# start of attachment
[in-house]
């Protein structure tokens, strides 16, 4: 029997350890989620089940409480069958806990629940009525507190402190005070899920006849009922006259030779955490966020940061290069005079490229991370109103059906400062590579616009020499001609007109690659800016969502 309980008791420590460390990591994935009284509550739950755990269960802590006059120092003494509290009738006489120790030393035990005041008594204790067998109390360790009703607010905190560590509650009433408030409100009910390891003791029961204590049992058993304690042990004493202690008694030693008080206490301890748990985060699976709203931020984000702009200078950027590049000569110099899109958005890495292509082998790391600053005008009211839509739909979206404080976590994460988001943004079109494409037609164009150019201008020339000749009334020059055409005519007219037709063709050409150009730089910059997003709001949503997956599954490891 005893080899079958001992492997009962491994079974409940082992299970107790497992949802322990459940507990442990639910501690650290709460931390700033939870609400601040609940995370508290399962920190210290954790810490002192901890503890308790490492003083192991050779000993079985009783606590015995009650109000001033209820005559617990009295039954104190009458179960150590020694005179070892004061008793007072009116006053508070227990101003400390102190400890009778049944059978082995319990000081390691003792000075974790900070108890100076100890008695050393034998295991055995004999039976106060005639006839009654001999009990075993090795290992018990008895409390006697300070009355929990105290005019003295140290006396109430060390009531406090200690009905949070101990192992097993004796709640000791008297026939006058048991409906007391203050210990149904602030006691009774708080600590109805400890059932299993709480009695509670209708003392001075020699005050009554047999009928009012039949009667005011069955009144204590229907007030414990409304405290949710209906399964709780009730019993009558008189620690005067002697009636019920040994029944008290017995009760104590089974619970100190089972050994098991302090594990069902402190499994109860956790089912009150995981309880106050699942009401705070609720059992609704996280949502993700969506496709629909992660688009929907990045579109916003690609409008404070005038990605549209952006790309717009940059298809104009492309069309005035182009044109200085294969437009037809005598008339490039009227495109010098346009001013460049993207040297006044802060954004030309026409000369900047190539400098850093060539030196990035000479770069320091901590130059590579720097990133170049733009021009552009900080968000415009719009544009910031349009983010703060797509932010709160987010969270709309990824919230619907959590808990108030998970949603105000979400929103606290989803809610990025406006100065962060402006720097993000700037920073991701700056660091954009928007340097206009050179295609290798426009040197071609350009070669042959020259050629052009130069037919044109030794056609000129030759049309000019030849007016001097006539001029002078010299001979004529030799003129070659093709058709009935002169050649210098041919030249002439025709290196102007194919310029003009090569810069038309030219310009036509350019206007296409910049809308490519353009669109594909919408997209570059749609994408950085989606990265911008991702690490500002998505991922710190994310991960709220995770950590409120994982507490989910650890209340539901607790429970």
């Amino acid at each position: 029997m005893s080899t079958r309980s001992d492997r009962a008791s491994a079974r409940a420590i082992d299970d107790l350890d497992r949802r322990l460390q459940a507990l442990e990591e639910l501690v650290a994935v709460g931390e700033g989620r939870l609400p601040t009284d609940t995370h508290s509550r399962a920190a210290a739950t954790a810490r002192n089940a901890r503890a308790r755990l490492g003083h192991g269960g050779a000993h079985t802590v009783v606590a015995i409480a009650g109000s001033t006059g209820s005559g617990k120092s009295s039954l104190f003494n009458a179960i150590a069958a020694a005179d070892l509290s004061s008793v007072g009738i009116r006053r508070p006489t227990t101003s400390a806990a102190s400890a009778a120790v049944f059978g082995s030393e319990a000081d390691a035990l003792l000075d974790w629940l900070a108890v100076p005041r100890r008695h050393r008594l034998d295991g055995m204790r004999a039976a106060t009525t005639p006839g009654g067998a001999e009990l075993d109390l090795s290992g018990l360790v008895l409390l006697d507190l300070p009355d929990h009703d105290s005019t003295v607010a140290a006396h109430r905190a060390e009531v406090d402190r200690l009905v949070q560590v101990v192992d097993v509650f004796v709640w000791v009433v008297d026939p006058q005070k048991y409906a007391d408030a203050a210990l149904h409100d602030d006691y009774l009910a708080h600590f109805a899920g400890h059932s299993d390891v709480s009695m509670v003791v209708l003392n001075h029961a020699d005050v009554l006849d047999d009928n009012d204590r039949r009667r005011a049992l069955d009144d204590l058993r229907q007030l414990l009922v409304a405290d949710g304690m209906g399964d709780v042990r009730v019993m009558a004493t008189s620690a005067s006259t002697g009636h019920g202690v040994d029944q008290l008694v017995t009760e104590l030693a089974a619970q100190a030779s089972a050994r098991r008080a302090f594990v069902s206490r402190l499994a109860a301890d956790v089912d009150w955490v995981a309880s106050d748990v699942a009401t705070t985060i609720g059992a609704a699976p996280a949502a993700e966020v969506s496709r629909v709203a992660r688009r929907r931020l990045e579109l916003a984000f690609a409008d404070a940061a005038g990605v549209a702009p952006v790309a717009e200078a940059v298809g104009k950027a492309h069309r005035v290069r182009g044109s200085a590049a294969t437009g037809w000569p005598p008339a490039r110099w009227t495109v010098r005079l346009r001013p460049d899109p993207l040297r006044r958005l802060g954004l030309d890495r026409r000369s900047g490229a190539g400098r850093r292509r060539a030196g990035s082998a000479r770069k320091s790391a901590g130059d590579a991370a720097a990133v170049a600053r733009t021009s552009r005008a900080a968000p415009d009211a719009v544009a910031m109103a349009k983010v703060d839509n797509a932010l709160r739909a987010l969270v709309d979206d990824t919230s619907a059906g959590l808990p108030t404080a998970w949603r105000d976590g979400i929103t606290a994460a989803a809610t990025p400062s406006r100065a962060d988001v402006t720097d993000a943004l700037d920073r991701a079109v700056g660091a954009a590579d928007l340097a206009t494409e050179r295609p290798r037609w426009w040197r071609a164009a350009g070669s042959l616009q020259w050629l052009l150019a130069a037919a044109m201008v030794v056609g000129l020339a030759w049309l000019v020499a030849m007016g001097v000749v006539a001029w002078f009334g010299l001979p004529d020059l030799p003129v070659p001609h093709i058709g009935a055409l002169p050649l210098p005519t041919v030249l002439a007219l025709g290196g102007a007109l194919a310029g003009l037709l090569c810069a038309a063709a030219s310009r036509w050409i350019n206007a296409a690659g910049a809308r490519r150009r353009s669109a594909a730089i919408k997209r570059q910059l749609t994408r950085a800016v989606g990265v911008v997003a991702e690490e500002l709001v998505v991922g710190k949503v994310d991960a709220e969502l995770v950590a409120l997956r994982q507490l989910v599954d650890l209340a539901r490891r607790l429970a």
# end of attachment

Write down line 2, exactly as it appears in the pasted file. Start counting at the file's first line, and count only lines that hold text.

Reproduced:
């Protein structure tokens, strides 16, 4: 029997350890989620089940409480069958806990629940009525507190402190005070899920006849009922006259030779955490966020940061290069005079490229991370109103059906400062590579616009020499001609007109690659800016969502 309980008791420590460390990591994935009284509550739950755990269960802590006059120092003494509290009738006489120790030393035990005041008594204790067998109390360790009703607010905190560590509650009433408030409100009910390891003791029961204590049992058993304690042990004493202690008694030693008080206490301890748990985060699976709203931020984000702009200078950027590049000569110099899109958005890495292509082998790391600053005008009211839509739909979206404080976590994460988001943004079109494409037609164009150019201008020339000749009334020059055409005519007219037709063709050409150009730089910059997003709001949503997956599954490891 005893080899079958001992492997009962491994079974409940082992299970107790497992949802322990459940507990442990639910501690650290709460931390700033939870609400601040609940995370508290399962920190210290954790810490002192901890503890308790490492003083192991050779000993079985009783606590015995009650109000001033209820005559617990009295039954104190009458179960150590020694005179070892004061008793007072009116006053508070227990101003400390102190400890009778049944059978082995319990000081390691003792000075974790900070108890100076100890008695050393034998295991055995004999039976106060005639006839009654001999009990075993090795290992018990008895409390006697300070009355929990105290005019003295140290006396109430060390009531406090200690009905949070101990192992097993004796709640000791008297026939006058048991409906007391203050210990149904602030006691009774708080600590109805400890059932299993709480009695509670209708003392001075020699005050009554047999009928009012039949009667005011069955009144204590229907007030414990409304405290949710209906399964709780009730019993009558008189620690005067002697009636019920040994029944008290017995009760104590089974619970100190089972050994098991302090594990069902402190499994109860956790089912009150995981309880106050699942009401705070609720059992609704996280949502993700969506496709629909992660688009929907990045579109916003690609409008404070005038990605549209952006790309717009940059298809104009492309069309005035182009044109200085294969437009037809005598008339490039009227495109010098346009001013460049993207040297006044802060954004030309026409000369900047190539400098850093060539030196990035000479770069320091901590130059590579720097990133170049733009021009552009900080968000415009719009544009910031349009983010703060797509932010709160987010969270709309990824919230619907959590808990108030998970949603105000979400929103606290989803809610990025406006100065962060402006720097993000700037920073991701700056660091954009928007340097206009050179295609290798426009040197071609350009070669042959020259050629052009130069037919044109030794056609000129030759049309000019030849007016001097006539001029002078010299001979004529030799003129070659093709058709009935002169050649210098041919030249002439025709290196102007194919310029003009090569810069038309030219310009036509350019206007296409910049809308490519353009669109594909919408997209570059749609994408950085989606990265911008991702690490500002998505991922710190994310991960709220995770950590409120994982507490989910650890209340539901607790429970």